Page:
But, you would see the nation of Edom no longer exists. The Kingdoms of Jordan and Saudi Arabia occupy that land.
After the multitudes praise God, the 24 elders and four living creatures do the same. The fall down and worship him as they did in 4:10.
And it turns out, two rounds of praise is not enough. For a voice comes out from the throne telling all believers (servants who fear him) to praise our God. (We an assume from that command that the multitudes again shouted out praise to God.
I have never attended a church that was rambunctious in its praise, but this would be like a championship football game where a huge crowd in a big stadium let out continual cheers for its team. The closest I have come to this in a worship setting was a men’s conference at Texas stadium, where 60,000 men sang praises to God. It was glorious. But the scene described by John will be infinitely more glorious.
The Marriage Supper of the Lamb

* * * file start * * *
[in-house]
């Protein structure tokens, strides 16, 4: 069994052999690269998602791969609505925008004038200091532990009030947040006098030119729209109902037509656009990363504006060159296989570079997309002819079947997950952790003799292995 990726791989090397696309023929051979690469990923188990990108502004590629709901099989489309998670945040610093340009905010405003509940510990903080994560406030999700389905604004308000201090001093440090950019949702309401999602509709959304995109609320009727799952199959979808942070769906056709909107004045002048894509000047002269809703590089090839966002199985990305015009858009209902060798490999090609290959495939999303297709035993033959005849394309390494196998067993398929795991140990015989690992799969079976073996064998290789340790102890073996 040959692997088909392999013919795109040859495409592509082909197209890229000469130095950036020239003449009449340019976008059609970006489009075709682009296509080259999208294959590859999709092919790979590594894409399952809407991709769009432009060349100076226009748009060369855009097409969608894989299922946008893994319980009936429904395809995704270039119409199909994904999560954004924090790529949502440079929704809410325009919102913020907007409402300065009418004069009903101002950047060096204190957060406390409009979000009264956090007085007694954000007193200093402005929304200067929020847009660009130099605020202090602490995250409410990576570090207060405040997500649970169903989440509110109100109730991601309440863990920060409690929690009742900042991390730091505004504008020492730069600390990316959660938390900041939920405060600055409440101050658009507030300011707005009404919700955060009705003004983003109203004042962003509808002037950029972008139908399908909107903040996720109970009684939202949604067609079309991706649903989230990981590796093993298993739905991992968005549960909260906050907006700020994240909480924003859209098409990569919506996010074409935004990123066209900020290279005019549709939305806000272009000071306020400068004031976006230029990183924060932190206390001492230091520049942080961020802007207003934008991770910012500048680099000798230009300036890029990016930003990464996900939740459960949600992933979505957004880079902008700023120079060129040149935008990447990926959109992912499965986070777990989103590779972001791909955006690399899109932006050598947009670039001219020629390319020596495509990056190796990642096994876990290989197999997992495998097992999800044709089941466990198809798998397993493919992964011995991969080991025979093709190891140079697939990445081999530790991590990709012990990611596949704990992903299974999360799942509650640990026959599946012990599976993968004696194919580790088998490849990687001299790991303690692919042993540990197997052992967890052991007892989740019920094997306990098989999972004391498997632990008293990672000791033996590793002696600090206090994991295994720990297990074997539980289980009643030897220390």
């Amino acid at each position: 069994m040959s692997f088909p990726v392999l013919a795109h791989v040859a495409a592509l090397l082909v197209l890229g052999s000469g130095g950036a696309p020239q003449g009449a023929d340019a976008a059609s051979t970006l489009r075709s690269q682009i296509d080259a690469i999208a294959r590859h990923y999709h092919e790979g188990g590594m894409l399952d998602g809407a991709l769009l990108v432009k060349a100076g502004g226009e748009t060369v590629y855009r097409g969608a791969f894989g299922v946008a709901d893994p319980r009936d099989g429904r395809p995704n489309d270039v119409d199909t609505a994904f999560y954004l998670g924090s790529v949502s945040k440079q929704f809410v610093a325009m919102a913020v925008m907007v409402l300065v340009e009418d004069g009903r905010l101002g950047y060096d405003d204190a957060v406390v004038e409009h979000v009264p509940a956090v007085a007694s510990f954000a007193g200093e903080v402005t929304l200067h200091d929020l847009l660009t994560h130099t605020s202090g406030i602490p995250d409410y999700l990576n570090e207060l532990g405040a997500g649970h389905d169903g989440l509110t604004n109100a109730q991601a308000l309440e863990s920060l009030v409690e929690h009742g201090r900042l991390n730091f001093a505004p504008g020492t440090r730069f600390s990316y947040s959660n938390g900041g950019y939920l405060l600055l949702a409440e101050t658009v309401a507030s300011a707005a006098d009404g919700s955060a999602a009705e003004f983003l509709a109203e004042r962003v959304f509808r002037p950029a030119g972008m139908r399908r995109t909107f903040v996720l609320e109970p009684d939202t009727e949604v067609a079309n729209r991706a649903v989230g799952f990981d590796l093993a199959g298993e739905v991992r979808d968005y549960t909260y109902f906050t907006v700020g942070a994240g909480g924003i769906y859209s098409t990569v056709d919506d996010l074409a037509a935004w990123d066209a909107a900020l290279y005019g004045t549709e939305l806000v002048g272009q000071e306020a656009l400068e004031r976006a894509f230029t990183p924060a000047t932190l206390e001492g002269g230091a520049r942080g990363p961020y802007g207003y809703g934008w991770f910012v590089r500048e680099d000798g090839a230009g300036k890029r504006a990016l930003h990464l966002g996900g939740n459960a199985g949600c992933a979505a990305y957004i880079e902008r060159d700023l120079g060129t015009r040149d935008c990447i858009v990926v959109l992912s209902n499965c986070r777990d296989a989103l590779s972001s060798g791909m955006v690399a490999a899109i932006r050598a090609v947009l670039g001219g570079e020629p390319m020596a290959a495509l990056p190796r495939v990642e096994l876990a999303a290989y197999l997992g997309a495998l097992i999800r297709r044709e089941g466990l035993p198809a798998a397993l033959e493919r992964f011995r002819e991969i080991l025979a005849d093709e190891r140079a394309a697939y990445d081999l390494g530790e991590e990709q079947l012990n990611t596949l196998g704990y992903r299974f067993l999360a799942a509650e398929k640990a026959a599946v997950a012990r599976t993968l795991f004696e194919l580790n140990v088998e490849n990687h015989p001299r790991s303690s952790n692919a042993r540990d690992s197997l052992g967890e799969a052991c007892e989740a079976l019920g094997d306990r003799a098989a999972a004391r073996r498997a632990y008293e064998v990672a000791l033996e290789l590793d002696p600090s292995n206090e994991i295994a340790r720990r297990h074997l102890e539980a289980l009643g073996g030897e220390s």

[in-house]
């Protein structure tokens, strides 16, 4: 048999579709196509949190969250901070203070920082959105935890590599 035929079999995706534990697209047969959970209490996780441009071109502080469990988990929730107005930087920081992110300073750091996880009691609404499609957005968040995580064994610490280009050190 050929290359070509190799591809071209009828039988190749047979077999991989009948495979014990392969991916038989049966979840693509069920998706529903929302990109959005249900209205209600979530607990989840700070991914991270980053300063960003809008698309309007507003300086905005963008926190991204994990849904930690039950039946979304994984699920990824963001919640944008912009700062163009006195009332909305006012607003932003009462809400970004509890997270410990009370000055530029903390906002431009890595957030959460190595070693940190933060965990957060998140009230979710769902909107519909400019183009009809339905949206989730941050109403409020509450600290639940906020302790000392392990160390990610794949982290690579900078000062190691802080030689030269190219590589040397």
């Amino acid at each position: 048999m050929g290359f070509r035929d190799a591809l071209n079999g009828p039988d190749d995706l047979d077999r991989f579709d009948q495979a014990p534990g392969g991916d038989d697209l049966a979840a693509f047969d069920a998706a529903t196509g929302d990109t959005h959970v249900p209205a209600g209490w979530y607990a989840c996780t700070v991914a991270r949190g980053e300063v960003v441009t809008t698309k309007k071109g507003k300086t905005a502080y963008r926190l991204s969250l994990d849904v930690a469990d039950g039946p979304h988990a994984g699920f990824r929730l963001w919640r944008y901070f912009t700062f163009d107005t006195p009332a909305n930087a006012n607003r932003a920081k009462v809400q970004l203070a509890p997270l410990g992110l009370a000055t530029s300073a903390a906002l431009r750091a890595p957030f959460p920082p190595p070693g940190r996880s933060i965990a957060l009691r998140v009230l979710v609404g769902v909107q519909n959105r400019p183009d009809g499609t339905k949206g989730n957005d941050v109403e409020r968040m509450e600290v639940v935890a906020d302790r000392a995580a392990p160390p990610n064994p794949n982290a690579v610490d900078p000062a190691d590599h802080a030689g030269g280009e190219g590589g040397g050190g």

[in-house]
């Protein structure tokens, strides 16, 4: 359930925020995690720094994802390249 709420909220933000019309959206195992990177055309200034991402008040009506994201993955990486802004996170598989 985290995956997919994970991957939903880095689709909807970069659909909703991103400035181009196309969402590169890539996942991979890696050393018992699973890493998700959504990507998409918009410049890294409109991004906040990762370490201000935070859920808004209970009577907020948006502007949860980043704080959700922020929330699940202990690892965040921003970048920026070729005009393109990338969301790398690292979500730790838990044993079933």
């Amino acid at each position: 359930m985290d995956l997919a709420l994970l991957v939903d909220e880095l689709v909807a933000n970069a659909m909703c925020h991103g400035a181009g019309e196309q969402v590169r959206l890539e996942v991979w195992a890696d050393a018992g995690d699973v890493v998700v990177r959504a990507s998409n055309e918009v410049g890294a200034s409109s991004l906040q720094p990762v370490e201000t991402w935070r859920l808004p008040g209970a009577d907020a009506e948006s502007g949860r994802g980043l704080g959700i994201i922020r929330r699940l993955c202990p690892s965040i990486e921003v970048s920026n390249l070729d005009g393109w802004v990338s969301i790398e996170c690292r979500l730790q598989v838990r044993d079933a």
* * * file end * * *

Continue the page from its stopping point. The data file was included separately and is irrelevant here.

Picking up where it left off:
Even after three rounds of praise, a fourth ensues. This praise has two aspects. First, that the Lord our God Almighty reigns. Second, that the marriage of the lamb has come and the Bride is ready.
God is the king of creation and has always reigned. The Old Testament is full of passages that declare his rule and his sovereignty over the kingdoms of earth. Daniel 4, for example, contains Nebuchadnezzar’s proclamation that God’s kingdom endures and that he does according to his will with all creation. (Dan. 4:34-35) But God has allowed men and women to act in rebellion against him in this age to accomplish his purposes.
But in the age to come, God’s reign is consummated, it is complete and no rebellion will exist. All of the rebels will be banished. The multitude celebrates the coming of that time or age. It is the same event that occurred with the seventh trumpet. See Revelation 7:15-18. Loud voices in heaven said “the kingdom the world has become the kingdom of our Lord of his Christ and he shall reign forever and ever”. (7:15)